One Wednesday afternoon after school I went to the local blood bank to become a donor. My Mom came with me, giving me a ride.
I filled out the forms with my name, birth date, address, etc and answering “no” to pretty much every question there was. “No, I haven’t shared needles with other individuals,” “no, I haven’t had unprotected sex,” and so on.
I went home – with a brochure about bone marrow donation in my hand – smiling, feeling good about myself and I couldn’t wait to get a call from the bank that they needed my blood. 5 days later I get the devastating call. “Not everything in your tests came out good. You have Hepatitis B.” I couldn’t be a blood- or bone marrow donor. My world crashed! All I’d ever wanted to do was to donate my blood for people who need it.
We were told that I’ve had it for most of my life and that’s when my aunt remembered that there’d been a sign up at the kindergarten I went to, when I was 3-6 years old, about contagious Hepatitis B going around. We’ve now figured out that I was bitten by one of the other kids, who was a carrier of the disease and I guess I was “lucky” to only have it as a chronic, inactive disease.
As it is chronic and inactive, it doesn’t do much to my body. Yes, I’m extraordinarily tired, I get nauseous and I sometimes get pains in my liver, but other than that – I am not sick from the disease. I’m healthy. Except for this horrible disease lurking underneath my skin.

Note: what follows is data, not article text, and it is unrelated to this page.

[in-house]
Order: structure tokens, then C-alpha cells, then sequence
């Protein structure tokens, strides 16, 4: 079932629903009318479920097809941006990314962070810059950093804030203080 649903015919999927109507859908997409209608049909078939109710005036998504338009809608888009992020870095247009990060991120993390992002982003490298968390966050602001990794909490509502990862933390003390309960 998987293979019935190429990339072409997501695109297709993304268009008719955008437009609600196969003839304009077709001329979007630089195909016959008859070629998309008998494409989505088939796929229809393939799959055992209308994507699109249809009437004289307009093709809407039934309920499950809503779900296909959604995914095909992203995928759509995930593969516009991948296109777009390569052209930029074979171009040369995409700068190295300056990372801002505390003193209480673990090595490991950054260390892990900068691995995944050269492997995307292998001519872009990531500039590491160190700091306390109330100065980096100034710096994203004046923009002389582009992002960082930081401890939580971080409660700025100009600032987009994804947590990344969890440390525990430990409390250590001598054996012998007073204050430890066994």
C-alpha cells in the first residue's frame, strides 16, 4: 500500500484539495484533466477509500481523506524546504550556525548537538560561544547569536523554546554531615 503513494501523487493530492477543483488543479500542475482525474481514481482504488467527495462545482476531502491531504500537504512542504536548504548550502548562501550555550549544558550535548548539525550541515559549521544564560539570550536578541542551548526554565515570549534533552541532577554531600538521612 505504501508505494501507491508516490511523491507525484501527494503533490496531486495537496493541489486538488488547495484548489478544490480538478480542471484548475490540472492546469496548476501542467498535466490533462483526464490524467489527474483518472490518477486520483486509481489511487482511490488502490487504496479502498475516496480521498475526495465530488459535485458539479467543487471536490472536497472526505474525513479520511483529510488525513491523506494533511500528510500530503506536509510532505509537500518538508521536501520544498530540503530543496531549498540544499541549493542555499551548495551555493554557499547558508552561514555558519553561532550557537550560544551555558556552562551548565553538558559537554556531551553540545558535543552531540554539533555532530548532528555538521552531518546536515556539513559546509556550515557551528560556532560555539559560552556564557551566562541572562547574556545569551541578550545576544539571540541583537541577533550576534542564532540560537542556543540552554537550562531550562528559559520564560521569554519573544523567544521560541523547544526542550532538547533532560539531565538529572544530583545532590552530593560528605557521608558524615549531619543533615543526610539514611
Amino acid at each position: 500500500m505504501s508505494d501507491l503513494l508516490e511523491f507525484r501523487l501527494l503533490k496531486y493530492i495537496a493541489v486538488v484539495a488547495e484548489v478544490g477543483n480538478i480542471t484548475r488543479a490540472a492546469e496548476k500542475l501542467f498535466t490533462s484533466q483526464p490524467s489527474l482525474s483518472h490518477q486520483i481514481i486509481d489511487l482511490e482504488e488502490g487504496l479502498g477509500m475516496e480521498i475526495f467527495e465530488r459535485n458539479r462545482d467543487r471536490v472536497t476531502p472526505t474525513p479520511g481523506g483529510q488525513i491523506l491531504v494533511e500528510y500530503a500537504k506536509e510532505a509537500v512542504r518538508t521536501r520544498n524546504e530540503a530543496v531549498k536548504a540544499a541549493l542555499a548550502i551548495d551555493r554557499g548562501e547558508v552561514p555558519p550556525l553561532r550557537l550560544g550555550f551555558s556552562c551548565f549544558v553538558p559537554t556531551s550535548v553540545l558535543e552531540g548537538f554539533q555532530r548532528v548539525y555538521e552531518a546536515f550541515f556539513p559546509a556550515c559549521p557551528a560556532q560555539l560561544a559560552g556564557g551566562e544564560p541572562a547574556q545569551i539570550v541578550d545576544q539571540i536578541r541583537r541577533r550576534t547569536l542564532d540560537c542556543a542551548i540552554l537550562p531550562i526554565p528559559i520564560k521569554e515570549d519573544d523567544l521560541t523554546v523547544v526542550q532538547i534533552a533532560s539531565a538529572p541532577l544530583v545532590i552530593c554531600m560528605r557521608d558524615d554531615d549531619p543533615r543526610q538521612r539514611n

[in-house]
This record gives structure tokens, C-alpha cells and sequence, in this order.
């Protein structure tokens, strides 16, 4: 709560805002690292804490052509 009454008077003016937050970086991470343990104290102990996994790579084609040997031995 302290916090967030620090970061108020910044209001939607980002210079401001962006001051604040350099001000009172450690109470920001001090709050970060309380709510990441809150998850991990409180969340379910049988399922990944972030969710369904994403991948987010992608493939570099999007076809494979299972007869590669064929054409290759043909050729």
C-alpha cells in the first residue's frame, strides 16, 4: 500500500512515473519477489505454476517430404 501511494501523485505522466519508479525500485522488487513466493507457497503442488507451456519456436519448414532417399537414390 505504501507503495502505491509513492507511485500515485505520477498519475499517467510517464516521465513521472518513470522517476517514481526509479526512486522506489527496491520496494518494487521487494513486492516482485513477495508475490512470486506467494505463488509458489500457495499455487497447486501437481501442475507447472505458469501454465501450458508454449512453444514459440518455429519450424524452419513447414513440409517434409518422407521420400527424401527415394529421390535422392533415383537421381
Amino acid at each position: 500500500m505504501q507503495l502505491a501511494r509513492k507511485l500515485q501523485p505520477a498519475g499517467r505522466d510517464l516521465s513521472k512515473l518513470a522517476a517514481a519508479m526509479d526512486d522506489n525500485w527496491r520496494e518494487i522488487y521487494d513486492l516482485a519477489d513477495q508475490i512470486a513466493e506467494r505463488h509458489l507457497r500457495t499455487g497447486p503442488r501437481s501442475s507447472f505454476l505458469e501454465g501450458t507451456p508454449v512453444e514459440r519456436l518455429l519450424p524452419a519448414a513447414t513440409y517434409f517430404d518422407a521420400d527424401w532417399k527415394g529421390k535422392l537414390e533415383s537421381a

I’m also not allowed to drink too much or even too often. Sure, that’s not the end of the world, but it’s tough to explain to my friends that I don’t feel like going out, because of the fact that I can’t drink like they can. Yes, I know I can still have fun without drinking, but that doesn’t change the fact that I get jealous about them drinking in front of me and I have to stick to sodas and Red Bull. Not fun.
Back when I was diagnosed, we were told that we didn’t have to take any kind of precautions in the home, but now my baby sister is 5 years old and she has a tendency to bite. So far, she hasn’t bitten me yet, but she’s trying hard and I’m afraid she’ll succeed one day. I don’t intend to explain to her why she particularly isn’t allowed to bite me more than she’s not allowed to bite other people.
I remember when we were first told and my Mom was so afraid that she was the one who’d given it to me, since she got blood transfusions, after she’d given birth to my big brother back when they didn’t screen the blood. She was terrified that she was the cause. Fortunately, she wasn’t. Now I have that same feeling she did for 10 days after we were informed of my “condition”. I don’t want my sister to get inhibited by this disease. I want her to live her life and be able to give blood, if she wants to. I don’t even care about my having this disease anymore – I’m only worried about her getting it. I hope to bring more awareness about this disease and not have it be a taboo subject. People should get vaccinated, even if they aren’t travelling abroad. It should be a necessity. Hepatitis is a horrible disease and it MUST. BE. STOPPED!

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For people living with a hepatitis condition, it really helps to know theyu2019re not alone. Thatu2019s why weu2019re inviting people to share their stories.

Surender Kumar

  I was a human resources executive in a leading thermal power generation company in India. During a blood donation camp in 2010, I found

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